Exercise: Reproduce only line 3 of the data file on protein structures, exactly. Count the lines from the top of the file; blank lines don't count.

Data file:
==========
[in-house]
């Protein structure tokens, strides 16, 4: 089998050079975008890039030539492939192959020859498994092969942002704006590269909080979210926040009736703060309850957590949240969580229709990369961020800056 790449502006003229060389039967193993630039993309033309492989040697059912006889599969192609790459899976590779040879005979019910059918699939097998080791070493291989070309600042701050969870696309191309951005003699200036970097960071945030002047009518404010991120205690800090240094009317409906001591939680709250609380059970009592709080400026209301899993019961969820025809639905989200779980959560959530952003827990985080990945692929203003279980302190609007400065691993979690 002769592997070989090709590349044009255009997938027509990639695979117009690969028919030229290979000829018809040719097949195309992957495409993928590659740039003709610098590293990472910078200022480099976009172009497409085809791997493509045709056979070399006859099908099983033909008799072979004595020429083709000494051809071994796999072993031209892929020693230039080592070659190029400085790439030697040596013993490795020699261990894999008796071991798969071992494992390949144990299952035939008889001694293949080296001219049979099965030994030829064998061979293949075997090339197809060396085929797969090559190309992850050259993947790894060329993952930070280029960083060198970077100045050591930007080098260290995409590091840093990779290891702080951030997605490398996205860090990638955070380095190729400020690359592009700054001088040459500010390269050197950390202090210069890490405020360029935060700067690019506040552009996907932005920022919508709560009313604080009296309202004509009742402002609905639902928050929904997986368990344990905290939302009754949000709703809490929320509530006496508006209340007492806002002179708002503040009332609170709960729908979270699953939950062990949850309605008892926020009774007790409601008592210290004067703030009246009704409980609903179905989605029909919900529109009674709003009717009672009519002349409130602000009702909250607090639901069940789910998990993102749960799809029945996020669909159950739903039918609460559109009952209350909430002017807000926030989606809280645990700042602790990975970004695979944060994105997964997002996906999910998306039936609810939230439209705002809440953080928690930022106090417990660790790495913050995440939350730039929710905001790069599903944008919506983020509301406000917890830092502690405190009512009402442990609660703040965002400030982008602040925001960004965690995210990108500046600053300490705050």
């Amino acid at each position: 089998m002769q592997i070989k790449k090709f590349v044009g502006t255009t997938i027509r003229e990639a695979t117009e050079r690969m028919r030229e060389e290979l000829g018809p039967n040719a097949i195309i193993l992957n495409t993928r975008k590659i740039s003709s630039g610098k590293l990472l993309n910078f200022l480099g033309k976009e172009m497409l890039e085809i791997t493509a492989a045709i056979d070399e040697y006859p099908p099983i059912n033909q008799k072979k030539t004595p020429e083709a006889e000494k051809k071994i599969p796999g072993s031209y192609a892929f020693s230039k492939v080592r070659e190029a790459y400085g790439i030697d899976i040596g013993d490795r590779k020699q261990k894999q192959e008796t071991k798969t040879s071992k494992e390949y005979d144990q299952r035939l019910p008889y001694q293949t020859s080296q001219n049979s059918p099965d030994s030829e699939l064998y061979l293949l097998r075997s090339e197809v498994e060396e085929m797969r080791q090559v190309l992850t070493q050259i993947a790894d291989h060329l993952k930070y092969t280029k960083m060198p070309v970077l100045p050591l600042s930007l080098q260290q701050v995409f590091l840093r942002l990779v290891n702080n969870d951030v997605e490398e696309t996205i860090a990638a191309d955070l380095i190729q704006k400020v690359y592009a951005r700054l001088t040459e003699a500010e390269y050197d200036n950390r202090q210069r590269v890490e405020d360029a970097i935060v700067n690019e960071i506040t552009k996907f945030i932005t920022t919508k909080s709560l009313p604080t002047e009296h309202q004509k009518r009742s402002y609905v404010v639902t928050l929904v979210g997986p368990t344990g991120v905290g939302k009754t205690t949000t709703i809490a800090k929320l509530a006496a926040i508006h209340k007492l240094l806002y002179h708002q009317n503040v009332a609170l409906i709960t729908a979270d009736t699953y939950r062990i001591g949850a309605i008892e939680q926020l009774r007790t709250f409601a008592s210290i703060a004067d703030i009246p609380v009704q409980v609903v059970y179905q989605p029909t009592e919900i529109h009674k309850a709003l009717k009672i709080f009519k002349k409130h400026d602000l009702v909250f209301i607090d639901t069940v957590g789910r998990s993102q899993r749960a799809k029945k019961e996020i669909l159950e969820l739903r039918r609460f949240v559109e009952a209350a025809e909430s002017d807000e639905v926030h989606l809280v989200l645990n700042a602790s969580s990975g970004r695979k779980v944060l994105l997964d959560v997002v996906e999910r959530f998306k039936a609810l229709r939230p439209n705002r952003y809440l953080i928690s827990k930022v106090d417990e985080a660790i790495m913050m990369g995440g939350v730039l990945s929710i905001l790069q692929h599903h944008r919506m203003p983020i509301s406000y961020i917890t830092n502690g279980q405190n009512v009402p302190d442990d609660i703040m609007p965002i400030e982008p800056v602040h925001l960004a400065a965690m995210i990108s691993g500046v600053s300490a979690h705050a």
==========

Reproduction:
């Amino acid at each position: 089998m002769q592997i070989k790449k090709f590349v044009g502006t255009t997938i027509r003229e990639a695979t117009e050079r690969m028919r030229e060389e290979l000829g018809p039967n040719a097949i195309i193993l992957n495409t993928r975008k590659i740039s003709s630039g610098k590293l990472l993309n910078f200022l480099g033309k976009e172009m497409l890039e085809i791997t493509a492989a045709i056979d070399e040697y006859p099908p099983i059912n033909q008799k072979k030539t004595p020429e083709a006889e000494k051809k071994i599969p796999g072993s031209y192609a892929f020693s230039k492939v080592r070659e190029a790459y400085g790439i030697d899976i040596g013993d490795r590779k020699q261990k894999q192959e008796t071991k798969t040879s071992k494992e390949y005979d144990q299952r035939l019910p008889y001694q293949t020859s080296q001219n049979s059918p099965d030994s030829e699939l064998y061979l293949l097998r075997s090339e197809v498994e060396e085929m797969r080791q090559v190309l992850t070493q050259i993947a790894d291989h060329l993952k930070y092969t280029k960083m060198p070309v970077l100045p050591l600042s930007l080098q260290q701050v995409f590091l840093r942002l990779v290891n702080n969870d951030v997605e490398e696309t996205i860090a990638a191309d955070l380095i190729q704006k400020v690359y592009a951005r700054l001088t040459e003699a500010e390269y050197d200036n950390r202090q210069r590269v890490e405020d360029a970097i935060v700067n690019e960071i506040t552009k996907f945030i932005t920022t919508k909080s709560l009313p604080t002047e009296h309202q004509k009518r009742s402002y609905v404010v639902t928050l929904v979210g997986p368990t344990g991120v905290g939302k009754t205690t949000t709703i809490a800090k929320l509530a006496a926040i508006h209340k007492l240094l806002y002179h708002q009317n503040v009332a609170l409906i709960t729908a979270d009736t699953y939950r062990i001591g949850a309605i008892e939680q926020l009774r007790t709250f409601a008592s210290i703060a004067d703030i009246p609380v009704q409980v609903v059970y179905q989605p029909t009592e919900i529109h009674k309850a709003l009717k009672i709080f009519k002349k409130h400026d602000l009702v909250f209301i607090d639901t069940v957590g789910r998990s993102q899993r749960a799809k029945k019961e996020i669909l159950e969820l739903r039918r609460f949240v559109e009952a209350a025809e909430s002017d807000e639905v926030h989606l809280v989200l645990n700042a602790s969580s990975g970004r695979k779980v944060l994105l997964d959560v997002v996906e999910r959530f998306k039936a609810l229709r939230p439209n705002r952003y809440l953080i928690s827990k930022v106090d417990e985080a660790i790495m913050m990369g995440g939350v730039l990945s929710i905001l790069q692929h599903h944008r919506m203003p983020i509301s406000y961020i917890t830092n502690g279980q405190n009512v009402p302190d442990d609660i703040m609007p965002i400030e982008p800056v602040h925001l960004a400065a965690m995210i990108s691993g500046v600053s300490a979690h705050a």